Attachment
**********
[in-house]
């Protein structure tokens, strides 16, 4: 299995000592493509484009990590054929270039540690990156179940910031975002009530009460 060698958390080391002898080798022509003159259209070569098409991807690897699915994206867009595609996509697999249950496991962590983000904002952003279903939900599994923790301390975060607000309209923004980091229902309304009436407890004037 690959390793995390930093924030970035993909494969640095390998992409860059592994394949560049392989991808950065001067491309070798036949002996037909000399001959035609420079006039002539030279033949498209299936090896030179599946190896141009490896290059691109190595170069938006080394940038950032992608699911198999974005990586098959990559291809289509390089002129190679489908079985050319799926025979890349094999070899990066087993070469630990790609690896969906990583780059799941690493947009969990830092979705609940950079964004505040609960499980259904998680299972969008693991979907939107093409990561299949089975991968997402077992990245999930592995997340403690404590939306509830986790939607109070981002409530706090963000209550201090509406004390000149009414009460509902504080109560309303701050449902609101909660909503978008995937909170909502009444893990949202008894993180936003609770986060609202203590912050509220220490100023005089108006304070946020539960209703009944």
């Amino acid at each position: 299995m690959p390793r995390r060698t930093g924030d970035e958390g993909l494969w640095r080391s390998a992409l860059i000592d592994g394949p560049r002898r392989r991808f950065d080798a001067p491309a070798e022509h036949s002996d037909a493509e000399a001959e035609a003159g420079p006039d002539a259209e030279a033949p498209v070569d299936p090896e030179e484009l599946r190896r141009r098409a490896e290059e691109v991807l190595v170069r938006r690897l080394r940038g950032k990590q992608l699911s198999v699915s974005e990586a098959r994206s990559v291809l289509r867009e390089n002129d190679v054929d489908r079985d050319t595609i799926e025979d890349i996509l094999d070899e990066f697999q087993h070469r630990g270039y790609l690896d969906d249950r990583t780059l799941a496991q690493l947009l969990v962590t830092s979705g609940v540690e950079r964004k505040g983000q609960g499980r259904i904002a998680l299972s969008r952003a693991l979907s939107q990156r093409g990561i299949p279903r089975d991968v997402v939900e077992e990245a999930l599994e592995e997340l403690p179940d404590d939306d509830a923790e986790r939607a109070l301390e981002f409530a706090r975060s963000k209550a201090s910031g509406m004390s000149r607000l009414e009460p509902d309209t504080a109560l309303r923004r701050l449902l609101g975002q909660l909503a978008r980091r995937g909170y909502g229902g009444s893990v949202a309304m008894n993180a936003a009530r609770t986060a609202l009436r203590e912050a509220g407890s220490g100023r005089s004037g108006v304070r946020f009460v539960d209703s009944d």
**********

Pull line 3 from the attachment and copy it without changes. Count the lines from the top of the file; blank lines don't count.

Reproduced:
């Amino acid at each position: 299995m690959p390793r995390r060698t930093g924030d970035e958390g993909l494969w640095r080391s390998a992409l860059i000592d592994g394949p560049r002898r392989r991808f950065d080798a001067p491309a070798e022509h036949s002996d037909a493509e000399a001959e035609a003159g420079p006039d002539a259209e030279a033949p498209v070569d299936p090896e030179e484009l599946r190896r141009r098409a490896e290059e691109v991807l190595v170069r938006r690897l080394r940038g950032k990590q992608l699911s198999v699915s974005e990586a098959r994206s990559v291809l289509r867009e390089n002129d190679v054929d489908r079985d050319t595609i799926e025979d890349i996509l094999d070899e990066f697999q087993h070469r630990g270039y790609l690896d969906d249950r990583t780059l799941a496991q690493l947009l969990v962590t830092s979705g609940v540690e950079r964004k505040g983000q609960g499980r259904i904002a998680l299972s969008r952003a693991l979907s939107q990156r093409g990561i299949p279903r089975d991968v997402v939900e077992e990245a999930l599994e592995e997340l403690p179940d404590d939306d509830a923790e986790r939607a109070l301390e981002f409530a706090r975060s963000k209550a201090s910031g509406m004390s000149r607000l009414e009460p509902d309209t504080a109560l309303r923004r701050l449902l609101g975002q909660l909503a978008r980091r995937g909170y909502g229902g009444s893990v949202a309304m008894n993180a936003a009530r609770t986060a609202l009436r203590e912050a509220g407890s220490g100023r005089s004037g108006v304070r946020f009460v539960d209703s009944d």